For John Snider ’77, CMC opened up unimagined possibilities
Looking at him now, you would think John Snider ’77 was born to handle large sums of money. After all, the focused equities fund he oversaw for the TWC Group ballooned from $700 million to nearly $9 billion on his watch. Before his 2018 retirement, Snider was a senior portfolio manager for nearly 20 years with the investment firm founded by CMC board chair emeritus Robert A. Day ’65 P’12.
But nothing in Snider’s childhood prepared him for any of that.
“My parents never really had any money,” says the seasoned investment professional. “We were never comfortable. It was a struggle every day.”
Snider credits his college experience with opening up unimagined possibilities.
“CMC changed my life,” he says. “It really did.”
The longtime Arcadia resident recently took an opportunity to reminisce about CMC as it was during his college days in the mid-1970s.
“They used to call it the Harvard of the West Coast,” Snider recalls. He describes a world he’d never seen before, filled with promising young men, many from East Coast prep schools.
Snider had grown up in a gritty neighborhood of North Long Beach, the first in his family to attend college. His most vivid childhood memory is of his father circling want ads at the breakfast table. A draftsman by trade, Snider’s dad often worked odd jobs selling auto parts or washing bottles during cyclical lulls in the construction industry. His stay-at-home mom, a Holocaust survivor from Austria, had worked as a bank teller before starting a family.
Snider was studious with a talent for numbers. In a failing high school plagued by drugs and gang violence, he was one of only two students admitted to a four-year college from his graduating class. He’d originally planned to attend Cal State Fullerton. His parents couldn’t afford braces for his teeth let alone private tuition. But a high school chemistry teacher encouraged Snider to try for Claremont Men’s College, and with good grades and a strong SAT score, he was admitted on an ROTC scholarship.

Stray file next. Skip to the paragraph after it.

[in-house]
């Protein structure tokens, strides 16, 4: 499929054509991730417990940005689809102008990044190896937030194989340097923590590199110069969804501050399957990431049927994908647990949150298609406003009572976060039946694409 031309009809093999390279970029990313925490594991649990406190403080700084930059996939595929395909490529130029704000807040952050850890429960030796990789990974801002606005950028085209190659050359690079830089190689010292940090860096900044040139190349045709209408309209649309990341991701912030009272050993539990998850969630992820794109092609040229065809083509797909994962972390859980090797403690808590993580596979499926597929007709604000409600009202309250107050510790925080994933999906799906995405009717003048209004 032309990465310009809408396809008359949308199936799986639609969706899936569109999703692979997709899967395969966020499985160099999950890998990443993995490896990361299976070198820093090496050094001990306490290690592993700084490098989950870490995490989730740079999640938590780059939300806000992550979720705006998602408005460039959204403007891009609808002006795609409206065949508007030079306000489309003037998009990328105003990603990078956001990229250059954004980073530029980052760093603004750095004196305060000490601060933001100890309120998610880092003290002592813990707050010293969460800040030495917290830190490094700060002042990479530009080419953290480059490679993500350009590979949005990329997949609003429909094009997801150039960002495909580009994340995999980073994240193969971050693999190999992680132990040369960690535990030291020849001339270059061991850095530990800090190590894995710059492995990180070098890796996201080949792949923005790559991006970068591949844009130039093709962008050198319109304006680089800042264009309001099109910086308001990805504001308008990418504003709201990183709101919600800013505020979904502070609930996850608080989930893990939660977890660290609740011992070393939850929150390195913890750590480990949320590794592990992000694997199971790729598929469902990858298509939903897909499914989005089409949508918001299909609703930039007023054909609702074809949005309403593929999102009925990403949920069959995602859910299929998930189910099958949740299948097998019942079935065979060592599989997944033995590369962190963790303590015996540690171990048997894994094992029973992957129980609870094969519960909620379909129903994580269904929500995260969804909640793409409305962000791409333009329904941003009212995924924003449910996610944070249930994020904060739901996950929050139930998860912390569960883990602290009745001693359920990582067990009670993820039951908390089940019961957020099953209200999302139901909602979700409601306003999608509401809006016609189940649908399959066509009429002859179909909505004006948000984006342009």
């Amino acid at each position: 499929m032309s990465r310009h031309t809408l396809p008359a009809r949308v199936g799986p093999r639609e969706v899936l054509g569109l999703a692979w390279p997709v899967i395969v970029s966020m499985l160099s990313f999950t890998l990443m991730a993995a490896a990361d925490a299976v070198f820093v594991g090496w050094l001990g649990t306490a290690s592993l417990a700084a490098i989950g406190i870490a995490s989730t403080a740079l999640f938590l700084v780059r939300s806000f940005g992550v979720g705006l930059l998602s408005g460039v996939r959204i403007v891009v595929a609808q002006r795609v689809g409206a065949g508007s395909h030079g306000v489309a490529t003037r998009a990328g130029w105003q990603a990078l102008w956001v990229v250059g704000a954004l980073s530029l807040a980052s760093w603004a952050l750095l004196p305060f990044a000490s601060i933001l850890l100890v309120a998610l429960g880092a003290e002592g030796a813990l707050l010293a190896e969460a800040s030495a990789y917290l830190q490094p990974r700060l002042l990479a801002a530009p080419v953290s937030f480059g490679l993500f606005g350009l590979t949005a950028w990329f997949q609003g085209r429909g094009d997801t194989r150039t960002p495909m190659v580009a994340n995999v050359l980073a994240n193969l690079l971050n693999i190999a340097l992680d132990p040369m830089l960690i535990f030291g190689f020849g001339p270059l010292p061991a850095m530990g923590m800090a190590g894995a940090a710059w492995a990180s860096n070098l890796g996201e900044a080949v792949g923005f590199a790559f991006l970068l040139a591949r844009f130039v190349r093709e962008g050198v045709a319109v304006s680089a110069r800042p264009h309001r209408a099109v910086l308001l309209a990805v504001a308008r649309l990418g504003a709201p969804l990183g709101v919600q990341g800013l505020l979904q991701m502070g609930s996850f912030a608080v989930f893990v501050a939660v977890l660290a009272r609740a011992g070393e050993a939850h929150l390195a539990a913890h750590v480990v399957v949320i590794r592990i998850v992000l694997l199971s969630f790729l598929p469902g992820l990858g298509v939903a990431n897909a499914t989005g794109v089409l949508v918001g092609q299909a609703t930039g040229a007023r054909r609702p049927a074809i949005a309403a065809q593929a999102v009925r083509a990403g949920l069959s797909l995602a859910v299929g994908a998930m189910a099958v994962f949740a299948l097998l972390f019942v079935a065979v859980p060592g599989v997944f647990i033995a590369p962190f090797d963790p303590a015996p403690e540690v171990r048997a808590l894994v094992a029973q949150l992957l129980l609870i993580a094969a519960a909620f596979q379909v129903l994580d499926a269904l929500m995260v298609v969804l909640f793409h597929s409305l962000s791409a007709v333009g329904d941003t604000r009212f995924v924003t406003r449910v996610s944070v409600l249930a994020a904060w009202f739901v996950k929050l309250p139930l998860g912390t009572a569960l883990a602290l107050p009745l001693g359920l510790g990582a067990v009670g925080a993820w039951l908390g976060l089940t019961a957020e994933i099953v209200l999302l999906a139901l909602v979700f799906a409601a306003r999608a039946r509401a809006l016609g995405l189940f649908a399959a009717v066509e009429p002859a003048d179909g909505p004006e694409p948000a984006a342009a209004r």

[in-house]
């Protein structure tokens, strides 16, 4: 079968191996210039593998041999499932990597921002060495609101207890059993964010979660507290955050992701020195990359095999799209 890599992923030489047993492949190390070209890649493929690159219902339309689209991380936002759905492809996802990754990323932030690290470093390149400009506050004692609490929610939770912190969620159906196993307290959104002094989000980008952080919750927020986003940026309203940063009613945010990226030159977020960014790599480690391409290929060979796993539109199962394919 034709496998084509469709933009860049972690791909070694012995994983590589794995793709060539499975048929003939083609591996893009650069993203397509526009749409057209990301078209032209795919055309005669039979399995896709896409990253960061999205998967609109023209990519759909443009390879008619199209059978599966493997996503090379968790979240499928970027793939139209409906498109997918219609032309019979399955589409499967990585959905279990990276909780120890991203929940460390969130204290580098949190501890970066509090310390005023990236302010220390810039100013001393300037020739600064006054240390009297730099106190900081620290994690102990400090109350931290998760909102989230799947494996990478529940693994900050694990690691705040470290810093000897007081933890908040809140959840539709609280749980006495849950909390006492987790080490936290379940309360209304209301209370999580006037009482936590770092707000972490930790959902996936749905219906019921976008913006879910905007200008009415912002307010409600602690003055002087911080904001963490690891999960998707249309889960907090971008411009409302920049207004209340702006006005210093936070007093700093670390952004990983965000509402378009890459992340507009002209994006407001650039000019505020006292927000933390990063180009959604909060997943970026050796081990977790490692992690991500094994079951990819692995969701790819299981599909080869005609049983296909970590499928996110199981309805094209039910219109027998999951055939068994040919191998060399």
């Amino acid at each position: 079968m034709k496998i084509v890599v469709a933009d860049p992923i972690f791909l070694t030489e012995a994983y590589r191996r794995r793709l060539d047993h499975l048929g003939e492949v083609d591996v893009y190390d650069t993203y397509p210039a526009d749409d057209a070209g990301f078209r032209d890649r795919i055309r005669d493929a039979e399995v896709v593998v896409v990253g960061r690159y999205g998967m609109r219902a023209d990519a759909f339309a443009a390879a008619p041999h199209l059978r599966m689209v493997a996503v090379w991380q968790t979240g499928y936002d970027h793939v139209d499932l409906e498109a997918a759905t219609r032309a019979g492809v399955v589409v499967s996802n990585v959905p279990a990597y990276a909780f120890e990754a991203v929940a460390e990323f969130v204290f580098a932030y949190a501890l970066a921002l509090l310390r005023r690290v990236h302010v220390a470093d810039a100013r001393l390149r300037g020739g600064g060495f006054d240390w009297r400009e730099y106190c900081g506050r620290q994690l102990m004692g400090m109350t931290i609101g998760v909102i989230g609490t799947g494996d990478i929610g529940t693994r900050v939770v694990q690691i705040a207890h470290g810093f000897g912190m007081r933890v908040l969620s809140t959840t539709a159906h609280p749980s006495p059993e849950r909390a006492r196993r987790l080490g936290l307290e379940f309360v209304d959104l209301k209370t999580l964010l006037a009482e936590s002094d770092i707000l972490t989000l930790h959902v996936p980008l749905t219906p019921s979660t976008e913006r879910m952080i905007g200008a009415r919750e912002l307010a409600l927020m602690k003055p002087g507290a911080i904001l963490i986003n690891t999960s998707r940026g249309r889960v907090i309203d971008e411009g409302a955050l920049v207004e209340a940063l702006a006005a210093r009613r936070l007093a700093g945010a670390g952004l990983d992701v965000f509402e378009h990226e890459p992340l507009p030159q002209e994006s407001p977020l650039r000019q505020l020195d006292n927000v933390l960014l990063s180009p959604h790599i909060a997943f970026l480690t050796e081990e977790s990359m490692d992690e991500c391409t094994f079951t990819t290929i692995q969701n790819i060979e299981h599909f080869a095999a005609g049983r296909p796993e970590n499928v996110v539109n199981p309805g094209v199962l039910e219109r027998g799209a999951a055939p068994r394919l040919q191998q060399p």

“I felt blessed,” he recalls. “Every time I came to campus, I felt privileged. I couldn’t believe they would let me study here.”
Though he came from a working-class family, Snider says he always felt welcome at CMC. He formed tight friendships with freshman roommate Bob Smith ’77 and classmates James "Jip" Inglis ’77 and Tom Leppert ’77. (The latter would go on to be student body president and, in 2007, mayor of Dallas.)
“We were pretty much inseparable,” Snider says, of the foursome. “For the first time probably in my life, I didn’t feel lonely. I felt like I belonged someplace. I was part of something very meaningful.”
Snider quit ROTC after a year, however, leaving CMC was unthinkable. So each summer, he worked 18-hour days, two or three jobs at a time, squirreling away enough to cover tuition and living expenses through the school year.
“I loved Claremont, and I worked my butt off to be there. It was the best four years and the worst four years of my life,” he says.
Academic expectations were steep and assignments frequently kept Snider in the library till midnight. He’d entered as a physical chemistry major, looking to become a meteorologist, but then switched to quantitative economics, which came more naturally to the self-described “numbers guy.” Soon he was tutoring friends in statistics. He found time to play intramural baseball and got active in student government, representing Beckett Hall for two years in the senate. His last year at CMC, Snider recalls, was the beginning of co-education. He was all for it, having enjoyed mixed classes in other Claremont colleges.
The CMC education he received brought a lifetime of contentment and professional success. After graduating, Snider became an analyst at Atlantic Richfield. He stayed with the oil company for nearly 20 years, working his way up through the Alaskan transportation division, to international oil and gas, corporate finance and investor relations. He became a world traveler as business meetings and conferences took him to Anchorage, London, Jakarta and Dubai. Along the way, he earned an executive MBA at USC. He met his wife, Mary, at Arco. She was a CPA working in the tax department. They were married in 1990, and raised a daughter, Sara.
In 1998, Snider left Arco for a senior vice presidency at Provident Investment Council, and soon after switched to TWC, where he spent the next 20 years co-managing the nation’s top large cap core fund. He personally serviced such major clients as Volkswagen, General Motors, three Japanese banks, and the monetary authorities in Saudi Arabia, Abu Dhabi, and Surrey, England.
Looking back over the years, Snider still feels blessed to have attended CMC.
“I don't know if I would have gotten any of my jobs without the Claremont connection,” he says. “I was always in awe of the school. It was such a high-prestige, high-quality organization. Even as I got older, every time I’d get on the campus I couldn't believe it. Nobody was more proud to be going to Claremont than I was.”